Measuring What Matters: A New Approach to Assessing Sovereign Climate Risk
Four Twenty Seven’s new sovereign climate risk data provides detailed analytics that focus on key risk drivers for countries, measuring the amount of agriculture area, future population, and future GDP (PPP) exposed to climate hazards.
Increasingly severe climate conditions impose growing pressure on populations and economies around the world. The implications on economic growth, welfare, production, labor, and productivity are large, with potential material impacts on sovereign credit risk. To date there has been no granular, globally comparable assessment mapping physical climate risk exposure to the most economically productive and populated areas of a country.
Four Twenty Seven’s new sovereign climate risk data provides detailed analytics that focus on key risk drivers for countries, measuring the amount of agriculture area, future population, and future GDP (PPP) exposed to climate hazards. This new climate risk data can help deepen the understanding of sovereign and country climate risk for investors and credit institutions. It can also be used to identify areas most in need of adaptation finance and to prioritize resilience investments.
- Four Twenty Seven developed a new methodology to assess sovereign physical climate risk exposure based on the population, Gross Domestic Product (GDP) Purchasing Power Parity (PPP), and agricultural area exposed to floods, heat stress, hurricanes and typhoons, sea level rise, water stress, and wildfires.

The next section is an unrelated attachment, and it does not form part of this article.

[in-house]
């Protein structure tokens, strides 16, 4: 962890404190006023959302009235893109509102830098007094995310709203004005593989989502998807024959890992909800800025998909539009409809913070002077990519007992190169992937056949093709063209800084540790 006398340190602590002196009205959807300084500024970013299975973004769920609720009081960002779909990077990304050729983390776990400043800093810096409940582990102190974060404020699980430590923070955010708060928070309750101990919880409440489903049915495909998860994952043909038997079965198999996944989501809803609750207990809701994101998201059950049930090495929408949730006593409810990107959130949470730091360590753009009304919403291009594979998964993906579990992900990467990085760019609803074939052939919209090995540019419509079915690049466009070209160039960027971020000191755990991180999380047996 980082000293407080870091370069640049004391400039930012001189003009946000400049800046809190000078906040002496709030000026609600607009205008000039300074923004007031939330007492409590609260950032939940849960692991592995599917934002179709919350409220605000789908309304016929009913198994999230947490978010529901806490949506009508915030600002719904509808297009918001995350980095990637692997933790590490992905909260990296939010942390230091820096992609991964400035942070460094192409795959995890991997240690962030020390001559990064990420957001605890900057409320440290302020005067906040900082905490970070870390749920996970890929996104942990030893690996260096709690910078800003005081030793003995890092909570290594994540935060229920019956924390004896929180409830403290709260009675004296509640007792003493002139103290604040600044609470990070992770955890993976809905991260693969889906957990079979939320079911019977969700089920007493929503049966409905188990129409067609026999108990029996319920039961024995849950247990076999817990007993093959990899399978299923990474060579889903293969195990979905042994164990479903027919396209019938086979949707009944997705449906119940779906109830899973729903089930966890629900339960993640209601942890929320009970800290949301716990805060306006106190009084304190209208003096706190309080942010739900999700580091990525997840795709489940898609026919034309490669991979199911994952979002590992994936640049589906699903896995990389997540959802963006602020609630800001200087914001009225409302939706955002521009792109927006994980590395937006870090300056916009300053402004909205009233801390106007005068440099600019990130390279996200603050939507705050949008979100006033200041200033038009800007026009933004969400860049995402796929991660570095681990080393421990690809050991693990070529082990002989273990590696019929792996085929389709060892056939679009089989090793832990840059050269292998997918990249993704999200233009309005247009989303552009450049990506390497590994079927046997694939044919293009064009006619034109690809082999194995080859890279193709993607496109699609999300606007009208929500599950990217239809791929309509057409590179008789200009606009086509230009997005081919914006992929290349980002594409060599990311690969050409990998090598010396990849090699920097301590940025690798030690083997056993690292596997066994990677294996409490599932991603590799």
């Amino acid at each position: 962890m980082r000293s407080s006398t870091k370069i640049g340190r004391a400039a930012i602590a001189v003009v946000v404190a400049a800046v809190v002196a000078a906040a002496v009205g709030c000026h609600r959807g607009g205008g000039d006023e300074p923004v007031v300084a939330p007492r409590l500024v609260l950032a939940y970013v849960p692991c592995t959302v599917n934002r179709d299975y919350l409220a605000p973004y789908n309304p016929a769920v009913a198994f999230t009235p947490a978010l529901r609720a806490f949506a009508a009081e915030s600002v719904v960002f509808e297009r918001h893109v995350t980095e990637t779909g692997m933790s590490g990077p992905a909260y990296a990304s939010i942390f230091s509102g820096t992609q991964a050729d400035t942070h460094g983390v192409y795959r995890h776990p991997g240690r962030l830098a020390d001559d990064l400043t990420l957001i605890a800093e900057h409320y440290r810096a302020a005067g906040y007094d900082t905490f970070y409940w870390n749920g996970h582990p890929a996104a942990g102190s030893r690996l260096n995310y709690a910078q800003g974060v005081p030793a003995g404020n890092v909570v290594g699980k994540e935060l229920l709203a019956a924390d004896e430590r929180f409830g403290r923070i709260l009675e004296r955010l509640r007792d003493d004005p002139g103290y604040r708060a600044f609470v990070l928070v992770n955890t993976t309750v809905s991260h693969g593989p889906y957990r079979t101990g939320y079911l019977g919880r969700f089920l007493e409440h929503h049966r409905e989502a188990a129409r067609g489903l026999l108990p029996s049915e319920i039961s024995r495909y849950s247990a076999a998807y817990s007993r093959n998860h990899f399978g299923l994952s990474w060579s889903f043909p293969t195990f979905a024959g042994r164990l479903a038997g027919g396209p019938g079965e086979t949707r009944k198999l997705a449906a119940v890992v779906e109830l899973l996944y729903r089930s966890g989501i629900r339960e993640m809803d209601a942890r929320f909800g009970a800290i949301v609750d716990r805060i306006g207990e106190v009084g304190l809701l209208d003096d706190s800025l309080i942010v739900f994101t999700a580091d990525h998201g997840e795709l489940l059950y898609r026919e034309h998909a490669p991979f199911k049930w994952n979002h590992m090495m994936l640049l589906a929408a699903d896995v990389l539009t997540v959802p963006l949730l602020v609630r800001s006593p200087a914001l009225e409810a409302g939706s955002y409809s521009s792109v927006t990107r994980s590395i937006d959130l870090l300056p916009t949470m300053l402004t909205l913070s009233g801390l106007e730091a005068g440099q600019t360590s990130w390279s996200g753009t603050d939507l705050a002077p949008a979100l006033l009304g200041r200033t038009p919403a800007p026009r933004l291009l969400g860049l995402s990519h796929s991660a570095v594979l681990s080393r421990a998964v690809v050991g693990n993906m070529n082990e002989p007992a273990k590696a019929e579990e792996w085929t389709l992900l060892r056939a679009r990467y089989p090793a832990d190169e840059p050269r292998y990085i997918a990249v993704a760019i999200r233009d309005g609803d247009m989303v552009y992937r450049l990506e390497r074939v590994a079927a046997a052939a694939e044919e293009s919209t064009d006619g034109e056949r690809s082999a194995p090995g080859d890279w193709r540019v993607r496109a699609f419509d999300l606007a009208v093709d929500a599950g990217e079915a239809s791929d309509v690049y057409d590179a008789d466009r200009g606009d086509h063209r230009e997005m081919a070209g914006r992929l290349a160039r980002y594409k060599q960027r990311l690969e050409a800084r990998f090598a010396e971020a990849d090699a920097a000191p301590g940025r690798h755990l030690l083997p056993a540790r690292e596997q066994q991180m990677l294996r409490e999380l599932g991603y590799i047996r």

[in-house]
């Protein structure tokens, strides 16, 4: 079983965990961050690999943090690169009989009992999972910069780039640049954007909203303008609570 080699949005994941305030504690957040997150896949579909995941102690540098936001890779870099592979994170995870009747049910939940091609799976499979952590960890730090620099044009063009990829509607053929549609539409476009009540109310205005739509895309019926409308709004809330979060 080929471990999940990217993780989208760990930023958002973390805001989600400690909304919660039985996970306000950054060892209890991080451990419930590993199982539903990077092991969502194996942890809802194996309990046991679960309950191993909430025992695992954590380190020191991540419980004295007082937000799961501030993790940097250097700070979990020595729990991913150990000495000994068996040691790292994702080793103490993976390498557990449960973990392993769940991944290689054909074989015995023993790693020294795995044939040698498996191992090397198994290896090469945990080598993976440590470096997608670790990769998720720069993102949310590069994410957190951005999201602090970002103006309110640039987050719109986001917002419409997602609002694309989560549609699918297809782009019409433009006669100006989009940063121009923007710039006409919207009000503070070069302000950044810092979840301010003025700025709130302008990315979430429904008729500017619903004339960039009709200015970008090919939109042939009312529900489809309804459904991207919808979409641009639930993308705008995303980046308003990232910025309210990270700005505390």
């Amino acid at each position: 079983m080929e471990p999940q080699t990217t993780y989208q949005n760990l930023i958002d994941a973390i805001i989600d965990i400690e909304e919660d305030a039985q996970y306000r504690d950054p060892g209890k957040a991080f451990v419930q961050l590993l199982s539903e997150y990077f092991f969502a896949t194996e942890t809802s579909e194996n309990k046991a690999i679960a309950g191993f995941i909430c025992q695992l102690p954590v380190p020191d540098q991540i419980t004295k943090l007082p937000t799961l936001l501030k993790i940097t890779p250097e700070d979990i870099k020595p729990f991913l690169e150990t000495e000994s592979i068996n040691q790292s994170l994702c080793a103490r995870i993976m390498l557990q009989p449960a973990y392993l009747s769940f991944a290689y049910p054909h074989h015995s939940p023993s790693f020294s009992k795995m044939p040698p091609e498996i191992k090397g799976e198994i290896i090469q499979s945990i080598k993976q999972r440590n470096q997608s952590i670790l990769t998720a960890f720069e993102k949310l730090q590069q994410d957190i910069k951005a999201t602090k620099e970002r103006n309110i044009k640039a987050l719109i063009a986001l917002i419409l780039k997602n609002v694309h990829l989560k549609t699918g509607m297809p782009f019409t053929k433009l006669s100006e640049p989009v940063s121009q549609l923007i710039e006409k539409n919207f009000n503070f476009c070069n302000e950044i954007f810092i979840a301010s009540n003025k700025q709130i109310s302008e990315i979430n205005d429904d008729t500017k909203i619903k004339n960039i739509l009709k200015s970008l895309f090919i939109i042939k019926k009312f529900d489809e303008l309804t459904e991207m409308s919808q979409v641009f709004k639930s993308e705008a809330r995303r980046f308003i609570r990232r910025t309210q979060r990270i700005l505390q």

- By 2040, we project the number of people exposed to damaging floods will rise from 2.2 billion to 3.6 billion people, or from 28% to 41% of the global population. Roughly $78 trillion, equivalent to about 57% of the world’s current GDP, will be exposed to flooding.
- Over 25% of the world’s population in 2040 could be in areas where the frequency and severity of hot days far exceeds local historical extremes, with negative implications for human health, labor productivity, and agriculture. In some areas of Latin America, climate change will expose 80-100% of agriculture to increased heat stress in 2040
- By 2040, we estimate over a third of today’s agricultural area will be subject to high water stress. In Africa, over 125 million people and over 35 million hectares of agriculture will be exposed to increased water stress, threatening regional food security.
- By 2040, nearly a third of the world’s population may live in areas where the meteorological conditions and vegetative fuel availability would allow for wildfires to spread if ignited.
- Over half of the population in the most exposed small island developing nations are exposed to either cyclones or coastal flooding amplified by sea level rise. In the United States and China alone, over $10 trillion worth of GDP (PPP) is exposed to hurricanes and typhoons.
Read the full paper here.
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